PhotoSauce Blog


In my last post, I covered some of the high-level features in my reference System.Drawing/GDI+ resizer. In this post, I’ll be discussing some of the options on the Graphics and ImageAttributes classes that affect the image quality and scaling/rendering performance of Graphics.DrawImage(). I’ve seen a lot of misinformation around the web when it comes to these settings, some of it even coming directly from MSDN. The GDI+ documentation is much more complete and accurate than the documentation for the System.Drawing wrappers, but even then, some of the concepts can be foreign to developers without a background in image processing. I’ll attempt to describe them better and with concrete examples.

The important thing to take away from this is that each of these settings and its corresponding values are designed to address a specific facet of image quality. There’s no secret combination that unlocks image processing nirvana. If quality is your only concern, you can set all the HighQuality options and know you’re getting the best GDI+ can do, but you’ll pay an unnecessary performance penalty (we saw examples of that in Part 1 of this series). If you want the best quality with the best performance possible, you’ll need to learn what the options do individually so you know when and how to use them. There actually aren’t that many.


This setting is the most important and perhaps the least understood, so there’s a lot to say here. I’ll be doing an entire post on it, in fact (I know, I’m a tease). For now, I’ll just say that unless you have a good reason not to, you should always use InterpolationMode.HighQualityBicubic, which is the highest quality interpolator available in GDI+. It’s also the slowest, but you get what you pay for…


One of the more common complaints you’ll see about DrawImage() is that it produces artifacts around the edges of images. I can show my own example of the artifacts in question by resizing a solid grey image using InterpolationMode.HighQualityBicubic and the default values for the remainder of the settings on the Bitmap and Graphics objects. I opened the resulting image and zoomed in (15x) on the corner.


You can see two things going on here. First, the outermost edges have the transparency grid showing through in my viewer, so they’re not completely opaque, which is strange considering the original image didn’t have an alpha channel. Second, there is a lighter 1 pixel wide line set 1 pixel in. That lighter color also doesn’t appear anywhere in the original image. Note that if I saved this image in a format that didn’t support transparency (like JPEG), the semi-transparent pixels would be blended with black instead and would show up darker grey. That was the complaint in the stackoverflow question I linked above.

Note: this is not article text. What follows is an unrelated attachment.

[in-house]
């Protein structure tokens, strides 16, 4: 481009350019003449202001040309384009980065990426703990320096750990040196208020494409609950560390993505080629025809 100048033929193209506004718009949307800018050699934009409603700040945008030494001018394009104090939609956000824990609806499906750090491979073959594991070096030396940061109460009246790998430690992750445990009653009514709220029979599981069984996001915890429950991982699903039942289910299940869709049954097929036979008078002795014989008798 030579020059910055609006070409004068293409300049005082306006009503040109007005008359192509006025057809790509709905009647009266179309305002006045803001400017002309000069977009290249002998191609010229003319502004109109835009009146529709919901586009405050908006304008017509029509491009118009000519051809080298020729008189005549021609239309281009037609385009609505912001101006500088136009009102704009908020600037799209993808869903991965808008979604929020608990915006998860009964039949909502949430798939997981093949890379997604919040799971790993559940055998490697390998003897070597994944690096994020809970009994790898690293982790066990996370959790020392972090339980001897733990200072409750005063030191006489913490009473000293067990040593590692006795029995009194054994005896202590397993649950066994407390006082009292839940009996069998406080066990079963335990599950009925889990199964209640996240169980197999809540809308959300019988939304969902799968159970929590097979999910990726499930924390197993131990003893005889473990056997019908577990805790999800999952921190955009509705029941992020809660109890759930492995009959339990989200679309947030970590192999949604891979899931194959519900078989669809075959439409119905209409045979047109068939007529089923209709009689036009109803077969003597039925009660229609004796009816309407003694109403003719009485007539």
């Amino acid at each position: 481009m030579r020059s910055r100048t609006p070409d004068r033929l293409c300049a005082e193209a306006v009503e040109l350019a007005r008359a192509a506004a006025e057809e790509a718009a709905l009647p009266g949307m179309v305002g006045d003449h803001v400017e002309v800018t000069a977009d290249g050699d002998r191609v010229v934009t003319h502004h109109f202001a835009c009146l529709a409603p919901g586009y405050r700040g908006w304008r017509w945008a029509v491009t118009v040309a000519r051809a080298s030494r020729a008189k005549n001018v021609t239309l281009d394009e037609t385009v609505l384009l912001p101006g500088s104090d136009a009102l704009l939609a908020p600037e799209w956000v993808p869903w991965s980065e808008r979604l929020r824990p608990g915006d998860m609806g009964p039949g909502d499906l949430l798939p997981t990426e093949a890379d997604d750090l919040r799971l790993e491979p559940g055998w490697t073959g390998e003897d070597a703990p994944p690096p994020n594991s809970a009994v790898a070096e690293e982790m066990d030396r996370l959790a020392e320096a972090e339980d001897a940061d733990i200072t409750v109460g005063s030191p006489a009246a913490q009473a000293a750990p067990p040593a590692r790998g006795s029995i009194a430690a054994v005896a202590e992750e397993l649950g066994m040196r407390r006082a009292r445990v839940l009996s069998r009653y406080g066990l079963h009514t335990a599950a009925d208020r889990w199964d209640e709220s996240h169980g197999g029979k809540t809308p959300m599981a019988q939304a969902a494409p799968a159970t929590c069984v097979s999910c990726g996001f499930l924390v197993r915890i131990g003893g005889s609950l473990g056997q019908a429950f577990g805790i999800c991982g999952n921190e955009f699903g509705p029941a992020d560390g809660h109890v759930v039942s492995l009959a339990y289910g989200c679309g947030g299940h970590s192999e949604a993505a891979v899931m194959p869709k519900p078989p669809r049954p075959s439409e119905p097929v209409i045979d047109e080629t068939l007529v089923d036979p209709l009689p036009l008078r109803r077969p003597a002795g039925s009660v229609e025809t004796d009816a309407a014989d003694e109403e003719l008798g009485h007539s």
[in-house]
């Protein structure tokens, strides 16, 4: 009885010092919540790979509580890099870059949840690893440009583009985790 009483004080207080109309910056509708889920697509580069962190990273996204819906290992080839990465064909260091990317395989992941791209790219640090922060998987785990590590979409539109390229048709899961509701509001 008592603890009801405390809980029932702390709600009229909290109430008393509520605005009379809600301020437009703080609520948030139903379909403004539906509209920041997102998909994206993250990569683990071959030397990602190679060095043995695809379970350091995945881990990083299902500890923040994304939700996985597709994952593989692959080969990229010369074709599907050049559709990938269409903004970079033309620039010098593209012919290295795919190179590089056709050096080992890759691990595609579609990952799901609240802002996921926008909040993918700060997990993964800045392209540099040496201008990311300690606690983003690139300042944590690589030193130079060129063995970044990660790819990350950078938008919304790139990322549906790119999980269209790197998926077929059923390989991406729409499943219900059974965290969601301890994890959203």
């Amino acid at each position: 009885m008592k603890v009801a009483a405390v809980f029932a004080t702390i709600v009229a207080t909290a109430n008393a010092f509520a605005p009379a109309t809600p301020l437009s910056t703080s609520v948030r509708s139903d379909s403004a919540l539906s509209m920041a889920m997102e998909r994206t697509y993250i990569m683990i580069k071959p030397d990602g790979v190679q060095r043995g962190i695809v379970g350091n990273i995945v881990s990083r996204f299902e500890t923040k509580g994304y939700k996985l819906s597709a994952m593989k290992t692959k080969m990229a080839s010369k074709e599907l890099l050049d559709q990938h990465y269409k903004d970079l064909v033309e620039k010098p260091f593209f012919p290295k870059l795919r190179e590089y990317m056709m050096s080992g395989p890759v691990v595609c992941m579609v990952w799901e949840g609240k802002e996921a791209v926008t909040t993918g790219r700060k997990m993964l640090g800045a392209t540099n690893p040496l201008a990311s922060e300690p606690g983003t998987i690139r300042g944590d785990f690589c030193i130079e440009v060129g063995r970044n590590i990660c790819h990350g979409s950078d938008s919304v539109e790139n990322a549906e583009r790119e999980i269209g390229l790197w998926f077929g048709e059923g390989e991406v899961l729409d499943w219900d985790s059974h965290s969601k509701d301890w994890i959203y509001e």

What we’re seeing in this case is the result of several factors.

  1. GDI+ starts with a blank (transparent or black – depending on your PixelFormat) canvas and draws your resized image on top of that.
  2. The HighQuality scalers in GDI+ do their image scaling in RGBA mode, even if neither your source nor destination image is RGBA.
  3. GDI+ doesn’t handle edge pixels correctly by default.
  4. The HighQualityBicubic interpolator has sharpening properties.
  5. GDI+ doesn’t handle sharpening with transparency correctly.

There’s nothing you can do about the first two points. That’s just how DrawImage() works.

The last two points are the cause of the lighter lines, and they can be negated by using a non-sharpening interpolator. Here’s the same image resized with the HighQualityBilinear interpolator, which smooths rather than sharpens. The lines have been eliminated, but the semi-transparent edge pixels remain.


Finally, if we use the plain Bilinear interpolator, which has a smaller sampling range, we get the solid image we expected.


Yeah, I know… I said to always use HighQualityBicubic…

The reason using a lower quality interpolator fixed the issue is the third point I mentioned above. GDI+ doesn’t handle edge pixels the same way most image scalers do. Imagine your source image is sitting in the middle (if there is such a thing) an infinite transparent plane. During the resize, any time the interpolator tries to sample pixel data that falls outside the bounds of the original image, it has nothing but transparent pixels to use. Both of the HighQuality interpolators in GDI+ use convolution kernels that require pixels from beyond the image edges. Most image scalers will simply extend the edge pixels outward to get the correct results, but GDI+ doesn’t do that. To get the desired behavior, you must use an overload of DrawImage() that accepts an ImageAttributes object.

ImageAttributes has a WrapMode property that allows you to tell GDI+ to tile the input image across that imaginary infinite plane to fill in the pixels beyond the edges. The closest you can get to a normal implementation is to mirror the edge pixels in all directions, by using ImageAttributes.SetWrapMode(WrapMode.TileFlipXY). This ensures that there are always valid pixels to sample, and you’ll get the expected behavior for the edge pixels. Don’t worry, it’s not as expensive as it sounds, and the quality tradeoff is worth it. I won’t bother with a sample image… it’s just a grey square like the one above, as you’d expect, no matter which interpolator you choose.